The big shift in the way people talk about the internet today is that when they say internet, they don't necessarily mean online. The Internet has pervaded our lives, and it is hard to imagine living without it. People use it as a tool, a vehicle for communication, a medium for self-reflection, and an entertainment platform. We treat (and are treated by) the internet as a multidimensional and multipurpose site, object, and companion. As a result, we now begin to speak of post-internet because the internet has become so ubiquitous that we cease to notice its existence. No more does the internet exists to indicate the online web accessible through a device connected to a network, but rather it suggests an online-offline heterotopian space that connects faces and machines from around the world. A space that it is neither here nor there. Public—but very much privately owned. In an essay based on a lecture given in 1967, Michael Focault defines heterotopia as space that is simultaneously mythic and real (just like the internet) such as the moment when you see yourself mirror:
"In the mirror, I see myself there where I am not, in an unreal, virtual space that opens up behind the surface; I am over there, there where I am not, a sort of shadow that gives my own visibility to myself, that enables me to see myself there where I am absent [...]" (Foucault, 1967)
Everything You See Is In the Past is the first exhibition entirely curated by Francesco Imola featuring work from international artists making art at the intersection with digital culture.
Atom Chen — Atom Chen is a London based independent curator and artist working in installation, sculpture and painting. Examining childhood memories and the effects of nostalgia, his work addresses the disorder of time. Laced with humour, his art warns of a tendency to over embrace the future and the homogenisation of digitised culture. Chen is currently studying MA Curating Contemporary Art at the Royal College of Art and holds a BFA Fine Art from the School of Visual Arts, New York.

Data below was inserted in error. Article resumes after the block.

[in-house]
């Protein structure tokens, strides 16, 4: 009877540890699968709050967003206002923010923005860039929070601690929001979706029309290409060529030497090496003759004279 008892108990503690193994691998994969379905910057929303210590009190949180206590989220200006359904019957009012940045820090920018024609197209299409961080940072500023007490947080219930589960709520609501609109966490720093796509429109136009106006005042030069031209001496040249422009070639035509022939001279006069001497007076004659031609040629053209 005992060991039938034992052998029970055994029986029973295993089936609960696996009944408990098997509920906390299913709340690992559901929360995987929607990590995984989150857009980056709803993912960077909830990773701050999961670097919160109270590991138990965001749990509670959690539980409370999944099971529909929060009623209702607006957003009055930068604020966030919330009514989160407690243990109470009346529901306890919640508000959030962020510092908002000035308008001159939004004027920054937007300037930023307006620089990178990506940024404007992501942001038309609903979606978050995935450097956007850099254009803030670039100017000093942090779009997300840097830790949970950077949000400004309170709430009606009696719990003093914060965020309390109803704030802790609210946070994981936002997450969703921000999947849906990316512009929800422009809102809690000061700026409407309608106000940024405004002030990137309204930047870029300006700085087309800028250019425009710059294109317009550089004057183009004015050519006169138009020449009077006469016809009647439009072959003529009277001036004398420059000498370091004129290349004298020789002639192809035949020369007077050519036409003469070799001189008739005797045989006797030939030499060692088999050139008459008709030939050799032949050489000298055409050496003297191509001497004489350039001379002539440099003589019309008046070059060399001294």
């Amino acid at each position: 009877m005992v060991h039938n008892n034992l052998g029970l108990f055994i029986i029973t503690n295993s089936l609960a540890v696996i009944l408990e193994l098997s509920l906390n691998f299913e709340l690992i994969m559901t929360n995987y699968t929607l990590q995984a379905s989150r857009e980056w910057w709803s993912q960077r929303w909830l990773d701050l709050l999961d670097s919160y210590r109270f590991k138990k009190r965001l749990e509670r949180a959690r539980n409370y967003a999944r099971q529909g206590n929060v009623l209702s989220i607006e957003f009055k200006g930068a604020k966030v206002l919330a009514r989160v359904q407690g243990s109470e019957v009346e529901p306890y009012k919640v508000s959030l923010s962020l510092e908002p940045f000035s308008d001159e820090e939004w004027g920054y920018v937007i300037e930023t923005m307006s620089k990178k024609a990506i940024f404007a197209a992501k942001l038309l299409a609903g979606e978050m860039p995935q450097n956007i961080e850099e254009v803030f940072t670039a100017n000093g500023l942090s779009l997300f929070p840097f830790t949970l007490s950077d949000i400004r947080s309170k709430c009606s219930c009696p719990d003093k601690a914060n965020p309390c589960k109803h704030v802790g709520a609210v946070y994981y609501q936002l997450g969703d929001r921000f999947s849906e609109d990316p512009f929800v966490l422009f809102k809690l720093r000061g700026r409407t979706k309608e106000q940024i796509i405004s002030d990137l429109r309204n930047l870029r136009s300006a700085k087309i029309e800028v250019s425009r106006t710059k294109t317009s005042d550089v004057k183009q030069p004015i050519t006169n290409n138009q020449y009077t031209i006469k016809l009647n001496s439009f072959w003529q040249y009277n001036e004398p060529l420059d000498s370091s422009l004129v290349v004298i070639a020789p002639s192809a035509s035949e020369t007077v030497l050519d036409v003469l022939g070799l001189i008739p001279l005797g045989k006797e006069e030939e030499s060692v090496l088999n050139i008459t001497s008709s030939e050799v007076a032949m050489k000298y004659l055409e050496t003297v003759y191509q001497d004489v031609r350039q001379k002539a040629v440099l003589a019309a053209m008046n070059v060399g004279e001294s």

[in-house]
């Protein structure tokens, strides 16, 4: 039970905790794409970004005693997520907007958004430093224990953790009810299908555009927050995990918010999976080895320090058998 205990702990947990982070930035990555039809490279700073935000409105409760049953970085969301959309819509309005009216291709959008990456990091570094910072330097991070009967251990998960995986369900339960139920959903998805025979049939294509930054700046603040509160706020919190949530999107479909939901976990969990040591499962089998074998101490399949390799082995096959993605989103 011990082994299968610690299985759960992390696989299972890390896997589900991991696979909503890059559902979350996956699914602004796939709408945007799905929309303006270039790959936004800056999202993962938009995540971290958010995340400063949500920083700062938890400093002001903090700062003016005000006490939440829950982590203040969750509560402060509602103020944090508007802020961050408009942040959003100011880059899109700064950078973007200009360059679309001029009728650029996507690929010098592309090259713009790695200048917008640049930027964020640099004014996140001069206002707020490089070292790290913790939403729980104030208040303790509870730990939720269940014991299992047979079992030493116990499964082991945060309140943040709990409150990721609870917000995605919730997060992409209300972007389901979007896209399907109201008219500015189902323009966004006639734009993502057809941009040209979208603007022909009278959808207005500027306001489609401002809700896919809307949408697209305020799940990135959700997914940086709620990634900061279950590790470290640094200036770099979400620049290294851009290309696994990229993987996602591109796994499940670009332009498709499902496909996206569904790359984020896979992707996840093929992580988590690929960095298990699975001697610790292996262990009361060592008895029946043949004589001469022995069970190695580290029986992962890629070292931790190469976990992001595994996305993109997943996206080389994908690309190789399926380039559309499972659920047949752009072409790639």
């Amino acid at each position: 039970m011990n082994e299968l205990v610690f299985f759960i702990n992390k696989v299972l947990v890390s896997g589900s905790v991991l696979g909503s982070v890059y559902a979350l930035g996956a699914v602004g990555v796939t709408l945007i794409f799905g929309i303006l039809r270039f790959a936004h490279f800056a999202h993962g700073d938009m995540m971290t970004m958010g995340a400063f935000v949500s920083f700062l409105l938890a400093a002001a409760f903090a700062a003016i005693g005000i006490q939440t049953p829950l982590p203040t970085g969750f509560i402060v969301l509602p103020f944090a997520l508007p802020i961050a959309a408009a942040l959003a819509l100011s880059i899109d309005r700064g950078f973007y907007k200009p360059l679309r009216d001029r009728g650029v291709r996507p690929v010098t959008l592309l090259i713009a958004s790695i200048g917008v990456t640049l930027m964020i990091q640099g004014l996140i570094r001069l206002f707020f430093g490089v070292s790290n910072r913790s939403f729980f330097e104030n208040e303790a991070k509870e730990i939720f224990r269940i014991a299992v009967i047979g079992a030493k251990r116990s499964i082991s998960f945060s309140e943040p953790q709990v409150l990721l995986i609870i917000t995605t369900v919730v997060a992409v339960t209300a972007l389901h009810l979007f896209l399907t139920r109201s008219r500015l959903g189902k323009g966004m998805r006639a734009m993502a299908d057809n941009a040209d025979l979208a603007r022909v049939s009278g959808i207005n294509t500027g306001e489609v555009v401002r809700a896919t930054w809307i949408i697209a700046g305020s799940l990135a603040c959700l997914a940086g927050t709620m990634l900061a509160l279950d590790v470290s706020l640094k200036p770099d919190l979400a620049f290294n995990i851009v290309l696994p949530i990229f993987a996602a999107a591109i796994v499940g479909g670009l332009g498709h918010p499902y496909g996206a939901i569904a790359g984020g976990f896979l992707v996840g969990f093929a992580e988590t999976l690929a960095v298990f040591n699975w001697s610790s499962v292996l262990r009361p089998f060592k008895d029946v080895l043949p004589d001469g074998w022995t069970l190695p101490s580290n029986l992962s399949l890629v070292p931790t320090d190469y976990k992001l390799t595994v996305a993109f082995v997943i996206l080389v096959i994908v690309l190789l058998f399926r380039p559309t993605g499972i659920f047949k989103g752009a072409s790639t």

Dario Bucheli — Dario S. Bucheli was born in a small industrial city in northern Mexico and is currently based in the United States. He earned his BA in Studio Art, with a concentration in painting from the University of Dallas. He is now an MFA candidate in Studio Art at Texas Christian University. Dario has exhibited work in the US and internationally. In 2019 he was a participant in the Genius Loci residency in Tuscany. Most recently, he began the 405_Gallery project, a digital gallery space where he acts as director and curator.
Enes Alba — Enes Alba, born 1997, is a multidisciplinary contemporary artist based in Istanbul. His works focus on queer semiotics, biopolitics, and homoeroticism.
Francesco Imola — Francesco Imola was born in Alatri, Italy in 1996 and now lives in London. He is an artist, designer, and curator. He works with photography, sound, archives, and social networking platforms as tools at the basis of his creative practice.
Perce Jerrom — Perce Jerrom was born in Bristol (UK) in 1985. He graduated from his BA in Fine Art at Oxford Brookes University in 2009. He subsequently attended an unaccredited MA at School Of The Damned in 2015. He recently completed and was awarded a Distinction on the Fine Art MFA Programme at Goldsmiths University. His practice explores online cultures to respond to notions of whiteness, toxic masculinity and male fragility.
Visit the exhibition here
Would you like to support this project? Head to Francesco's JustGiving crowdfunding campaign here to help him make this exhibition succeed and his project happen.
Follow updates about this exhibition on instagram at @post_post_internet.